Users of the Abbott (NYSE:ABT) ID Now point-of-care diagnostic test for COVID-19 have reported 106 false-negative or otherwise incorrect or inadequate results to the FDA since April — and none for other companies’ rapid diagnostics for the novel coronavirus, according to a report by Kaiser Health News.
That’s up from the 15 adverse event reports the agency reported it had received by May 14, when it issued a warning about the test’s accuracy. The FDA granted the ID Now test an emergency use authorization (EUA) on March 27, and by mid-May said it was investigating whether the false-negative results could be due to the types of swabs used or the type of viral transport media. A preliminary study released in May by researchers at New York University found that the test missed up to 48% of positive results. Researchers at the Cleveland Clinic reported in April that the ID Now had a false-negative rate of 14.8%, according to a report by National Public Radio.
Abbott has said that the NYU study results are not consistent with other studies — some with sensitivity performance in the 80th percentile and other studies with sensitivity at or above 90%. One study listed the test’s sensitivity at 94%, the company noted. In a guidance released May 11, the FDA said it considers a 95% accuracy rate for diagnostic tests acceptable.
Abbott began advising customers in mid-April that ID Now is a rapid test that was not designed for use with viral transport media. The company also recommended using dry nasal swabs to collect samples. The 106 reported adverse events took place between April 5 to April 27, 2020.
An FDA spokesperson told Kaiser Health News that the agency had not received adverse event reports for any other COVID-19 rapid diagnostic test. The news agency also reported that an FDA official said in May that tests conducted outside of a laboratory might still be useful even if they miss one in five positive cases.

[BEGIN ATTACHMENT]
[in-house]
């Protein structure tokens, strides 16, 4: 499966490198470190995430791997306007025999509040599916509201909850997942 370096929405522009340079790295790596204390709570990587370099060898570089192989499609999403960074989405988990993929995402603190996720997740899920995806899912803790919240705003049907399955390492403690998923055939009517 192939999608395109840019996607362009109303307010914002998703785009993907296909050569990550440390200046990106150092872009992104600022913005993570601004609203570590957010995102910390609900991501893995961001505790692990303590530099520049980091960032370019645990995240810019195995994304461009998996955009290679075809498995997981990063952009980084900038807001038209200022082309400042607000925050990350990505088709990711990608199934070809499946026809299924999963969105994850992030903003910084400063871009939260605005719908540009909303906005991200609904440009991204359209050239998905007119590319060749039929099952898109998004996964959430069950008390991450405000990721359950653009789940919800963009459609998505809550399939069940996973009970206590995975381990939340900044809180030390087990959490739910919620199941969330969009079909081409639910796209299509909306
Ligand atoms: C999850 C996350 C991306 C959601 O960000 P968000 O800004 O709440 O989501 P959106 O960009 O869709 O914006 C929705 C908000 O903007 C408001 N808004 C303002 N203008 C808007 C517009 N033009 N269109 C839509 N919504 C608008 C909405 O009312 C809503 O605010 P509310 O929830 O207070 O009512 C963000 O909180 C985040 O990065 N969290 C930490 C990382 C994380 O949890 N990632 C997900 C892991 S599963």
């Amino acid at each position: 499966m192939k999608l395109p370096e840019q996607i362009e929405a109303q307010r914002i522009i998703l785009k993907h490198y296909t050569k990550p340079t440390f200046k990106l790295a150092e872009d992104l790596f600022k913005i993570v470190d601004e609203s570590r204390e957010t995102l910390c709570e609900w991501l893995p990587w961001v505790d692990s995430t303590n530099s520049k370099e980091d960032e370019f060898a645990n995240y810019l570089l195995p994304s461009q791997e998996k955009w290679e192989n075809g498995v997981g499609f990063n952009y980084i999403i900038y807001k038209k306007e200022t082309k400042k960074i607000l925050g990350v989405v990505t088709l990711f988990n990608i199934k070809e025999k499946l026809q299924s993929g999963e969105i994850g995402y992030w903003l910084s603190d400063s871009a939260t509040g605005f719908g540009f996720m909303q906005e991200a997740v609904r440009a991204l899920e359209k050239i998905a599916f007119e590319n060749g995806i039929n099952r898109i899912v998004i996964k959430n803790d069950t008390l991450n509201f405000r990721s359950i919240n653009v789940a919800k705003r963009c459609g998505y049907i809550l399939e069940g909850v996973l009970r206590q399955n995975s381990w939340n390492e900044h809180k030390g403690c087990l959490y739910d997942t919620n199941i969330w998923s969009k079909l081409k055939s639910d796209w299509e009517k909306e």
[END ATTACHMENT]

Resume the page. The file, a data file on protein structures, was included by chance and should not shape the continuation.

President Trump has touted the ID Now as the test used every day in the White House. Kaiser Health News cited contract records that showed the Executive Office of the President has spent roughly $140,000 on Abbott test kits.
The Abbott Park, Ill.-based company said that it has delivered 3.7 million tests to all 50 states with a complaint rate of 0.017% for false negative results, which it has shared with the FDA.
“COVID-19 testing should not be politicized or sensationalized, but rather scientifically assessed as a part of a broad set of countermeasures to protect public health,” Abbott spokesperson Darcy Ross said in an email to MassDevice. “We strive to be as close to perfection as is scientifically possible, and we are reassured by what we’ve seen in the field. We’ve seen accuracy rates in the mid-90s in some studies, including our own, which is incredible when you consider how far we’ve come in only a matter of a few months. This point-of-care device is helping save lives as a part of complex testing regimen that includes additional laboratory testing for patients that require it. Its accessibility and reliability are critical, and we agree with the experts who see the tremendous value it is providing.”